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Trump on health care plan: ‘Eventually we’ll win’

Trump on health care plan: ‘Eventually we’ll win’
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President Trump on Sunday afternoon expressed optimism over a Republican-led effort to repeal and replace ObamaCare.

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Speaking to reporters on the tarmac of Morristown Municipal Airport in New Jersey, Trump took a jab at Republican leaders who have either come out against or expressed doubt over the latest GOP health-care bill.

“I have been watching for seven years at the Republicans that have been saying ‘repeal and replace’ and then you have [Arizona Sen.] John McCainJohn Sidney McCainCindy McCain planning 'intimate memoir' of life with John McCain Trump-McConnell rift divides GOP donors Arkansas state senator says he's leaving Republican Party MORE voting ‘no’ for whatever reason,” Trump said, per pool reports. “And by the way, Arizona is one of the biggest beneficiaries.”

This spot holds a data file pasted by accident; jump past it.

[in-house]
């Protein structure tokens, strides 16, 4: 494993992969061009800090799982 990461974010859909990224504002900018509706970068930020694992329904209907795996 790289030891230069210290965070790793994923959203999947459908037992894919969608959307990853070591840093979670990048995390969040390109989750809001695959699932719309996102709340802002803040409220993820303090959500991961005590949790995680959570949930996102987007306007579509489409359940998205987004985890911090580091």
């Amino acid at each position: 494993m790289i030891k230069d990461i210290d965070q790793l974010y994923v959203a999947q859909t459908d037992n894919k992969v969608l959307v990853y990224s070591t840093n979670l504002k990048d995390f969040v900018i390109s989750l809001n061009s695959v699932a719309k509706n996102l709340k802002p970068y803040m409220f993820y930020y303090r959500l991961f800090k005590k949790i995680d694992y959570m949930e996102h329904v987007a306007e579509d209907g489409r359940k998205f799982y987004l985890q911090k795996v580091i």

Trump went on to say the same for Maine and Alaska, whose Republican senators, Susan CollinsSusan Margaret CollinsMicrosoft, FireEye push for breach reporting rules after SolarWinds hack On The Money: Schumer urges Democrats to stick together on .9T bill | Collins rules out GOP support for Biden relief plan | Powell fights inflation fears Schumer urges Democrats to stick together on .9T bill MORE and Lisa MurkowskiLisa Ann MurkowskiKoch-backed group launches ads urging lawmakers to reject COVID-19 relief bill Biden health nominee faces first Senate test White House stands behind Tanden as opposition mounts MORE, respectively, are also critical to the passage of the bill.

On Friday, Collins said she was “leaning against the bill.”

“So I don’t know what they’re doing, but you know what? Eventually we’ll win, whether it’s now or later,” Trump told reporters on Sunday.

The bill, spearheaded by Republican Sens. Lindsey GrahamLindsey Olin GrahamProgressive support builds for expanding lower courts McConnell backs Garland for attorney general Senate GOP campaign chief talks strategy with Trump MORE (S.C.) and Bill CassidyBill CassidyKoch-backed group launches ads urging lawmakers to reject COVID-19 relief bill Biden health nominee faces first Senate test Is the 'civil war' in the Republican Party really over? MORE (La.), seemed to be gaining steam this week until late-night host Jimmy Kimmel publicly slammed Cassidy over the plan.

Then, on Friday, McCain said he would vote "no" on the bill.

Trump also took to Twitter on Sunday to advocate for the plan. “Alaska, Arizona, Maine and Kentucky are big winners in the Healthcare proposal. 7 years of Repeal & Replace and some Senators not there,” he tweeted.